We must not describe our isolation as the “new normal,” because that will cause it to have the opposite affect it should have. If being alone, isolated, uncertain and frustrated is a “new normal,” where is our hope?

Instead, we need to see this time as the relief stage of a disaster. We are working together and trusting our leaders to get us through and to ensure as many people as possible survive. This is not normal, and it should never be considered as such.

Emotional responses to disasters

Just as most disasters follow a set pattern of three phases, the emotional responses of affected communities can be tracked in similar ways. Those responses are best demonstrated in a graph published jointly by the Substance Abuse and Mental Health Services Administration of the U.S. Department of Health and Human Services and the Federal Emergency Management Agency of the U.S. Department of Homeland Security. More information about the graph is available here and here.

Adapted from publications by the Substance Abuse and Mental Health Services Administration (SAMHSA) of the U.S. Department of Health and
Human Services and the Federal Emergency Management Agency (FEMA) of the U. S. Department of Homeland Security.

It is important to note the graph only represents the emotional response of the community. It is not intended to address economic, political or physical aspects of recovery. Nor does it speak to the experience of an individual who suffers a great loss in a disaster. It only represents the corporate, emotional experience of a community.

Emotionally, the highest point is soon after the event as people work together, help each other and celebrate the “heroes” who stepped up or showed up to help.

We currently are moving up that ascent as we encourage one another to, “Stay home, and stay strong.” We see it also in our newly discovered but well-deserved appreciation for heroes like medical professionals, grocers, delivery people and teachers, among others.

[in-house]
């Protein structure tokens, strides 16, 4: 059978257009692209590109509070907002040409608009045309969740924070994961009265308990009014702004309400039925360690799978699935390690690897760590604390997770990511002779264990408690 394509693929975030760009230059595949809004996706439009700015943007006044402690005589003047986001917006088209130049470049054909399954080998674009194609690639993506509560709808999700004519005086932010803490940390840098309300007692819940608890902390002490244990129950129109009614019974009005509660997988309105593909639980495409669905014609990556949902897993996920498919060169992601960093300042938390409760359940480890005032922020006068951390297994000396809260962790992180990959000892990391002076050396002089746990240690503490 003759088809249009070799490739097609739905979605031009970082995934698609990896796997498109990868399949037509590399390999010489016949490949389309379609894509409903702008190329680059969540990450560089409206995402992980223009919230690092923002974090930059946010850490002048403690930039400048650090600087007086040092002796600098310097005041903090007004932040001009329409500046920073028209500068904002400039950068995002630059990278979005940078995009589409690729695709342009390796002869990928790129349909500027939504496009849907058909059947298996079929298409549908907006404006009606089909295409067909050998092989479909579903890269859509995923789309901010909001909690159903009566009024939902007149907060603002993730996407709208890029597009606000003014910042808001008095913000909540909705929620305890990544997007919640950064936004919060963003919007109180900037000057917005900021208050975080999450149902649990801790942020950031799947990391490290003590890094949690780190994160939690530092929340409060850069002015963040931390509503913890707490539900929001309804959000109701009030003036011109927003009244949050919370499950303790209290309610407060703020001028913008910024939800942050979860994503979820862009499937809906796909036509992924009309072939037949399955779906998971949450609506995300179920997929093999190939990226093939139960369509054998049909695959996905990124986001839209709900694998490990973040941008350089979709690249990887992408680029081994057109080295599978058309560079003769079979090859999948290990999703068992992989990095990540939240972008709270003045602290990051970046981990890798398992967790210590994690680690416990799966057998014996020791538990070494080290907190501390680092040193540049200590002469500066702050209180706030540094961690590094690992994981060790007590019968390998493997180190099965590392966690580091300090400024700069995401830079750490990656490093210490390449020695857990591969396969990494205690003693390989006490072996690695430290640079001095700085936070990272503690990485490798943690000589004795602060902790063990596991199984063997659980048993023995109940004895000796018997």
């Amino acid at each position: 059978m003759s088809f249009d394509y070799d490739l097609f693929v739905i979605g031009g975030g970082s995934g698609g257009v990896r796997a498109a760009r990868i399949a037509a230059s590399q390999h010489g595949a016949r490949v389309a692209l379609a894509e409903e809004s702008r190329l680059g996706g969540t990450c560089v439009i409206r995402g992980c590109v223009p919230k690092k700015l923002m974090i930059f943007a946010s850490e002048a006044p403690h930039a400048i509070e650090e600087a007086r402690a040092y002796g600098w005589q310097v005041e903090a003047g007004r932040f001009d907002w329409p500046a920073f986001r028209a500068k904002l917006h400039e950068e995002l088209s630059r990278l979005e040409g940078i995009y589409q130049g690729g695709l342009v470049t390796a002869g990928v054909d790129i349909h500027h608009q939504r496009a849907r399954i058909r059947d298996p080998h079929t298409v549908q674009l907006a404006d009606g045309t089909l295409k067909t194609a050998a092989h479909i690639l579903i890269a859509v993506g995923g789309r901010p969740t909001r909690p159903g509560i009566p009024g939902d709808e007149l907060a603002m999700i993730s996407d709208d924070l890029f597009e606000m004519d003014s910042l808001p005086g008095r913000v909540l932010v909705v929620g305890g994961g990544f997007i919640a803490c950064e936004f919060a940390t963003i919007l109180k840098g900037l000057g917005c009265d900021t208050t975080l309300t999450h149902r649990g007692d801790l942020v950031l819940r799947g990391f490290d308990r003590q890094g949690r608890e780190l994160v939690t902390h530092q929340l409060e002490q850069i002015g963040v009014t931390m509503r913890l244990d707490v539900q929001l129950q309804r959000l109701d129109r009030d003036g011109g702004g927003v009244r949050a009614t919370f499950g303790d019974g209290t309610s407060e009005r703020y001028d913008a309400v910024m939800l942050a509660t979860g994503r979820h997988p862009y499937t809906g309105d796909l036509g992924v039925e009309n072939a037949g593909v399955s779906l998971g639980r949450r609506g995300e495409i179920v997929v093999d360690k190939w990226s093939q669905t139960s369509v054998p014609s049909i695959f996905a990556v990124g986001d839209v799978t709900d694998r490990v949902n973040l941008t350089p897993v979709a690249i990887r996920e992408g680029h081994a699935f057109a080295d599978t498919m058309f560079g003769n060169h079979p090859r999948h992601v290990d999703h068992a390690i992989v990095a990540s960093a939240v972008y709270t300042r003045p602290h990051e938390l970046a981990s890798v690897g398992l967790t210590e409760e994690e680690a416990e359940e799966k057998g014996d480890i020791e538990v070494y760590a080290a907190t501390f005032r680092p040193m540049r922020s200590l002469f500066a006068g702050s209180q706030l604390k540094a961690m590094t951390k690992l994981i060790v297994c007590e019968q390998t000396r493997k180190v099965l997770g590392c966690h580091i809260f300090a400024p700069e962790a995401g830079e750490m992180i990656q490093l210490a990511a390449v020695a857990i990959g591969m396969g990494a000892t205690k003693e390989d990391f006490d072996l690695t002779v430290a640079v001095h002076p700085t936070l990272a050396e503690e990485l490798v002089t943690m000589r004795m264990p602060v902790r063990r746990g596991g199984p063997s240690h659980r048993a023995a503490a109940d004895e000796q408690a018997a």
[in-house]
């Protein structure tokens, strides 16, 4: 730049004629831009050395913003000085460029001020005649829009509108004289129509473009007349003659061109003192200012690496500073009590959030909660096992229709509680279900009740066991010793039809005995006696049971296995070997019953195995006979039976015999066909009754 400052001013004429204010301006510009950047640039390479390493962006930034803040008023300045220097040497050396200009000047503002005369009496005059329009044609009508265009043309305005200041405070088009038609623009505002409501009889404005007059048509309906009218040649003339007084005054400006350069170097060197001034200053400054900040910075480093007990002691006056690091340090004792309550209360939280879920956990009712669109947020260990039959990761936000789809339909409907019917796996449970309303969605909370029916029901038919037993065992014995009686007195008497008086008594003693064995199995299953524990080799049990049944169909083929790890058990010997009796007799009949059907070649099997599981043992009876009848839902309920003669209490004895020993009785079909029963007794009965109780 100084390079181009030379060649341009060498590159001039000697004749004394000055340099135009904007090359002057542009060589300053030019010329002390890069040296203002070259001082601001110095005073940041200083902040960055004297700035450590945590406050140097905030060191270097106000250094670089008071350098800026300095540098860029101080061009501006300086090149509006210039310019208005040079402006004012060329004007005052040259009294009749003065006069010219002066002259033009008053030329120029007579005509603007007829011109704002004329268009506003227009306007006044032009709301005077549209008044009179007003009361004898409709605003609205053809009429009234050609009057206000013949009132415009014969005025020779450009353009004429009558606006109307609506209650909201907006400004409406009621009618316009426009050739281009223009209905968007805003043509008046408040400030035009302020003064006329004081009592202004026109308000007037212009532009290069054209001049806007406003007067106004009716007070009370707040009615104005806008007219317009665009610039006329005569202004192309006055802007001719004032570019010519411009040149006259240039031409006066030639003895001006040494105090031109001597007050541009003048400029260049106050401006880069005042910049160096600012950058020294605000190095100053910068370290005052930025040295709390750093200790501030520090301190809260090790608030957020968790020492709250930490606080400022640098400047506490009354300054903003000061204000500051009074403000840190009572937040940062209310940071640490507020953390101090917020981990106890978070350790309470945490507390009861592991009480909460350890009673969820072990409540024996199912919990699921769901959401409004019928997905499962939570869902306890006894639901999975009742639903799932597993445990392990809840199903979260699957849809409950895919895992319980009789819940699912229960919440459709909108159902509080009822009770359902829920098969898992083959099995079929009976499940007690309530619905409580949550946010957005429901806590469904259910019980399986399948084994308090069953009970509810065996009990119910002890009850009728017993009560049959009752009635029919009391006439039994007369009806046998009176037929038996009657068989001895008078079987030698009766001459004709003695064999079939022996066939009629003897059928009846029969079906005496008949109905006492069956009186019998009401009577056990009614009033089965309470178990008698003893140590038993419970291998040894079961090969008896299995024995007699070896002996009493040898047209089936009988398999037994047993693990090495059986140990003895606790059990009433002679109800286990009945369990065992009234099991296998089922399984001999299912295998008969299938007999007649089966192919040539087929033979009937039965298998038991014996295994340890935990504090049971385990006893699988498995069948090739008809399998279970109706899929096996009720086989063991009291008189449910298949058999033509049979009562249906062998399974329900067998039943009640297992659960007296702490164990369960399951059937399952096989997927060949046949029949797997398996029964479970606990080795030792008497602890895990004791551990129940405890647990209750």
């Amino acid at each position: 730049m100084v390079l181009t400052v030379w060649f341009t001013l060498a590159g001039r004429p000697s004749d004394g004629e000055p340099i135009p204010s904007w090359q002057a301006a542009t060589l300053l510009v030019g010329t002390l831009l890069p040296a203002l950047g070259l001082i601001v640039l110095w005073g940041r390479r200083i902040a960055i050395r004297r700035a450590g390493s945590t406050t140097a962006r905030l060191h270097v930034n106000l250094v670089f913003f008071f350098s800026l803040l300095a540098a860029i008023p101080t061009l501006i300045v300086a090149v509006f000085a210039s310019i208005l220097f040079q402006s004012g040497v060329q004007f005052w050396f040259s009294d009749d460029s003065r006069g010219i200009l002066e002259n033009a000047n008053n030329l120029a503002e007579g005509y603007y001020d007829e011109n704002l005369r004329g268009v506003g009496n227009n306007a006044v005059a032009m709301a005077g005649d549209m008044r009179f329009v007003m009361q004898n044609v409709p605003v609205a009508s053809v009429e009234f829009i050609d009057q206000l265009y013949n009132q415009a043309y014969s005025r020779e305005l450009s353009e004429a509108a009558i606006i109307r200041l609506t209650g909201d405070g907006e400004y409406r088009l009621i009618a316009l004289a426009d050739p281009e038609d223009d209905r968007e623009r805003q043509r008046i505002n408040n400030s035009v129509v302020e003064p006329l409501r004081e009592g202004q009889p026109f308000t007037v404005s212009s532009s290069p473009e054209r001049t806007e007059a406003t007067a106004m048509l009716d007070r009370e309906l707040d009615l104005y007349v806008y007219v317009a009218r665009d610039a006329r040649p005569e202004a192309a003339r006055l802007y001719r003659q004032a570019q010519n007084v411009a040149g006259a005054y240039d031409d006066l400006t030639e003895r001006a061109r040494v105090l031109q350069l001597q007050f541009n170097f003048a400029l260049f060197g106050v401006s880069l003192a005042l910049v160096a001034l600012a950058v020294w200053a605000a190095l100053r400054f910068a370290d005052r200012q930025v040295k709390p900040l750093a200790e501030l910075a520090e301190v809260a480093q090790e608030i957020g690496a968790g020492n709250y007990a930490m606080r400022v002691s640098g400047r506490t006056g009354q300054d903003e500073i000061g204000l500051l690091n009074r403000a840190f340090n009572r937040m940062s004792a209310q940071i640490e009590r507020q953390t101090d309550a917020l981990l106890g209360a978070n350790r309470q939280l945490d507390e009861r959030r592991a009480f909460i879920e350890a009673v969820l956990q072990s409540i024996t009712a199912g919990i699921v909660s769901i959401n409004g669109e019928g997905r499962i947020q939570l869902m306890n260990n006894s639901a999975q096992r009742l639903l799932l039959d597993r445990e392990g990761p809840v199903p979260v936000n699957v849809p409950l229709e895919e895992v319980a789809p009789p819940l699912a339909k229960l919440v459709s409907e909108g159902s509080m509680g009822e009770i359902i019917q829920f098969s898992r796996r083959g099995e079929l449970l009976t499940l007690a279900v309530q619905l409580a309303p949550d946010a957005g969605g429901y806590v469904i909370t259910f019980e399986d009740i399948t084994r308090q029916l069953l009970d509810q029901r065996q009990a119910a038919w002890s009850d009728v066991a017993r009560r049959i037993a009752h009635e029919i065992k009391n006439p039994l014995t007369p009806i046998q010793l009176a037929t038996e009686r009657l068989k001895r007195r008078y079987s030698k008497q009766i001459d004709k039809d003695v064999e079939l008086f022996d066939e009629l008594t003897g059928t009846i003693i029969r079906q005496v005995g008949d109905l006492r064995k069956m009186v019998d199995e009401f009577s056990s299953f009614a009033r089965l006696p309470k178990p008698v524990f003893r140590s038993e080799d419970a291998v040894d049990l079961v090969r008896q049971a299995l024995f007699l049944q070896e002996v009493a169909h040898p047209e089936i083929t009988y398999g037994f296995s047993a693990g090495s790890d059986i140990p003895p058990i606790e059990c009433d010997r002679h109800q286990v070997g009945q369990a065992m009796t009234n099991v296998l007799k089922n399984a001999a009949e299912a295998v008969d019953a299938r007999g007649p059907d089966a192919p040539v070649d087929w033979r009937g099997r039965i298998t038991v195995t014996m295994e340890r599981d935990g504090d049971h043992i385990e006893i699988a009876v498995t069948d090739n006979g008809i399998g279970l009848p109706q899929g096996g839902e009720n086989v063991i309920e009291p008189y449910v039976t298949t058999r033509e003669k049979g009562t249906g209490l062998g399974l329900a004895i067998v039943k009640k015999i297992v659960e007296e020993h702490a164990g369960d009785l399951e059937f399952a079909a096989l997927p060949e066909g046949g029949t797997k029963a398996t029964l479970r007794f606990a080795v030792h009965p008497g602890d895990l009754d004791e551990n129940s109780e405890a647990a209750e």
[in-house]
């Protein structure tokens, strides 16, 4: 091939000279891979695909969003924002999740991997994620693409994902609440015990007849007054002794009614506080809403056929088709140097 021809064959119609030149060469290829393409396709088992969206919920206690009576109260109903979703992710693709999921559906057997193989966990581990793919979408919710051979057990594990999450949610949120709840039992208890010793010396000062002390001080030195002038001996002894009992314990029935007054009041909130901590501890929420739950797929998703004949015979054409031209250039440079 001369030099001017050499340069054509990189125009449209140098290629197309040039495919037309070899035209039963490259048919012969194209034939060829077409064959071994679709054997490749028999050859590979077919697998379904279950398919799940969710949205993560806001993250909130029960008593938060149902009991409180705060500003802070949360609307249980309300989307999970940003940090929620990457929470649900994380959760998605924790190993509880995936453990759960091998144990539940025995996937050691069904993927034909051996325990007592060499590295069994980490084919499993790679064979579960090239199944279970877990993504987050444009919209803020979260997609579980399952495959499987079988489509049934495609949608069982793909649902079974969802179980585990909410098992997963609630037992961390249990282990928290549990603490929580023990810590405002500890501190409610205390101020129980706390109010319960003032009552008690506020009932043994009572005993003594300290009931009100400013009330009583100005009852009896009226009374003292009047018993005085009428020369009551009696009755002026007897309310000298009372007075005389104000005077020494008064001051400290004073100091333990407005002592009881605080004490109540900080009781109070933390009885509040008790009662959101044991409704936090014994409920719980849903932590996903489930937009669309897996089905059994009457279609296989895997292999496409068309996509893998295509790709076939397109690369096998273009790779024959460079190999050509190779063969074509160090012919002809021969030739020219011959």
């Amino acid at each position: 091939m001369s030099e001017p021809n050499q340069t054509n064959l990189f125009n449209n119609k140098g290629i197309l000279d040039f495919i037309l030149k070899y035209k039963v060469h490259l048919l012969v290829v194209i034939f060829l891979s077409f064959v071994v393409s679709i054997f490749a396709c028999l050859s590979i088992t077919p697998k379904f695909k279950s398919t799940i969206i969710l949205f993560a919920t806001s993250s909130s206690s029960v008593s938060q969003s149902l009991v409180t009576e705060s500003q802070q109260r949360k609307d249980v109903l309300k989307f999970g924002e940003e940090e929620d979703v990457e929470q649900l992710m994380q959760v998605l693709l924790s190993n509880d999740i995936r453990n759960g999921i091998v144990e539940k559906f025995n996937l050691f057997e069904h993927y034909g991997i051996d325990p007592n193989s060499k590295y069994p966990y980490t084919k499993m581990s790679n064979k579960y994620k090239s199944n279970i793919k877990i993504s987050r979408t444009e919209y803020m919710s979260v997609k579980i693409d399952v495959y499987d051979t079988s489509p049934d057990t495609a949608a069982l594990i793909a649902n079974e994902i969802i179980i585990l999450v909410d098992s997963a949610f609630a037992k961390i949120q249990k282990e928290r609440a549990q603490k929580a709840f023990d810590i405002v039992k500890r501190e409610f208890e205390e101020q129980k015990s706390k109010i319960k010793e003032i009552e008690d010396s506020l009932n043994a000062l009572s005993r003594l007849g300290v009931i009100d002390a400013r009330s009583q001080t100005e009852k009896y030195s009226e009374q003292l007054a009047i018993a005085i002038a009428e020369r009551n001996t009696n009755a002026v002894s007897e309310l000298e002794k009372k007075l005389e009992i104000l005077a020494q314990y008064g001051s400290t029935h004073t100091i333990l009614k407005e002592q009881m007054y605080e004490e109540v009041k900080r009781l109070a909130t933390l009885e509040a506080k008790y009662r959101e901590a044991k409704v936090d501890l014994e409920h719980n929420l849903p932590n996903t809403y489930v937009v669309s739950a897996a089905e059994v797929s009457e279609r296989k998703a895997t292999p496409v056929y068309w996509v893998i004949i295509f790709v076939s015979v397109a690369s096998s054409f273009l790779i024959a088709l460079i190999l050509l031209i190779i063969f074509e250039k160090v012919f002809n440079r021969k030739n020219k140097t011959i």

All too soon, we will turn the corner at the top and begin rapid decline as we become disillusioned and frustrated. We will see terrible division again as people start finding blame, pointing fingers, expressing anger and making demands. That will not be a good time for us, and it is precisely because of that part of the recovery process that we must not speak of a “new normal” too early.

Being truthful about a long recovery

People need to know this is bad, but we will get through it if we continue to work together. We do not want inadvertently to send a message that people should get comfortable in a state of emotional decline. We need to provide hope things will get better. This is not normal. It is anything but normal, and we must not settle in here.

As a community begins emotional healing and recovery, the line on the graph starts moving upward again. There are certainly “ups and downs” along the way, but it is generally moving upward. The community is making progress. During that time, we want to point out and celebrate every accomplishment. We can encourage one another to keep up the hard work, because we are improving, and progress is success.

Eventually, we will get through this disastrous time. Judging by the slow-moving nature of the current crisis, we cannot expect to get to the end of the graph very quickly, but we will get there. And notice, once a community arrives at the end of recovery, the emotional response of that community is generally higher than it was before the disaster hit.

Immediately following a disaster, we often hear civic leaders tell their communities, “We will rebuild, and we will be better and stronger than ever.” As the graphs shows, that is not just political rhetoric. Communities who go through disasters and complete their recovery usually are stronger and emotionally healthier than they were before the disaster. We can expect that to be our experience, as well.

One of these days we will get through this. God has always been faithful to us, and he once again will guide us faithfully through this dark time.

When we come out on the other side of the valley, we will see life is good, and we will be stronger people for having worked together when we needed each other the most.

Then, we can welcome people to their “new normal” that will be stronger, more hopeful, more appreciative and less selfish than it was when we started this long journey.

Until we get there, let us live out the three simple steps to enduring hard times found in Romans 12:12—“Rejoice in hope, be patient in tribulation, be constant in prayer” (ESV).

John Crowder is pastor of First Baptist Church in West.